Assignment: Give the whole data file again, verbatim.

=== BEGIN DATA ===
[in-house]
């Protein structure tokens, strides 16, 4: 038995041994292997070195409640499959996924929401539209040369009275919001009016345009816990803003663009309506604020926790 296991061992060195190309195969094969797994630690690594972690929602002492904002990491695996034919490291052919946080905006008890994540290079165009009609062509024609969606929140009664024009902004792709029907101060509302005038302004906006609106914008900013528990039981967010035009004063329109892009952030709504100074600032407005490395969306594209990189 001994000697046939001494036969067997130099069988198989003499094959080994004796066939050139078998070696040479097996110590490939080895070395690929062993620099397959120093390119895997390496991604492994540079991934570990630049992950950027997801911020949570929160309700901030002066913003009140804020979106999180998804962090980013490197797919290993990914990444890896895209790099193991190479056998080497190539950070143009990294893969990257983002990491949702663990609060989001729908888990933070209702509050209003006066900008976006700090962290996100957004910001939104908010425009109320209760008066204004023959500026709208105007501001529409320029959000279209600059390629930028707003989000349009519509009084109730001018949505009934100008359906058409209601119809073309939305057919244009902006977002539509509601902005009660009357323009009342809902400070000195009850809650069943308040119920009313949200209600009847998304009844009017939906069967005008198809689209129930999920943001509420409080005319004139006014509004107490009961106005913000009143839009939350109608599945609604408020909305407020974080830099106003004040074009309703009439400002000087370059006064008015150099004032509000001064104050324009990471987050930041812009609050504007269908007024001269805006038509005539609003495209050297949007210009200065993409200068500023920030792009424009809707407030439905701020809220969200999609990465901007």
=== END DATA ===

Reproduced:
[in-house]
């Protein structure tokens, strides 16, 4: 038995041994292997070195409640499959996924929401539209040369009275919001009016345009816990803003663009309506604020926790 296991061992060195190309195969094969797994630690690594972690929602002492904002990491695996034919490291052919946080905006008890994540290079165009009609062509024609969606929140009664024009902004792709029907101060509302005038302004906006609106914008900013528990039981967010035009004063329109892009952030709504100074600032407005490395969306594209990189 001994000697046939001494036969067997130099069988198989003499094959080994004796066939050139078998070696040479097996110590490939080895070395690929062993620099397959120093390119895997390496991604492994540079991934570990630049992950950027997801911020949570929160309700901030002066913003009140804020979106999180998804962090980013490197797919290993990914990444890896895209790099193991190479056998080497190539950070143009990294893969990257983002990491949702663990609060989001729908888990933070209702509050209003006066900008976006700090962290996100957004910001939104908010425009109320209760008066204004023959500026709208105007501001529409320029959000279209600059390629930028707003989000349009519509009084109730001018949505009934100008359906058409209601119809073309939305057919244009902006977002539509509601902005009660009357323009009342809902400070000195009850809650069943308040119920009313949200209600009847998304009844009017939906069967005008198809689209129930999920943001509420409080005319004139006014509004107490009961106005913000009143839009939350109608599945609604408020909305407020974080830099106003004040074009309703009439400002000087370059006064008015150099004032509000001064104050324009990471987050930041812009609050504007269908007024001269805006038509005539609003495209050297949007210009200065993409200068500023920030792009424009809707407030439905701020809220969200999609990465901007």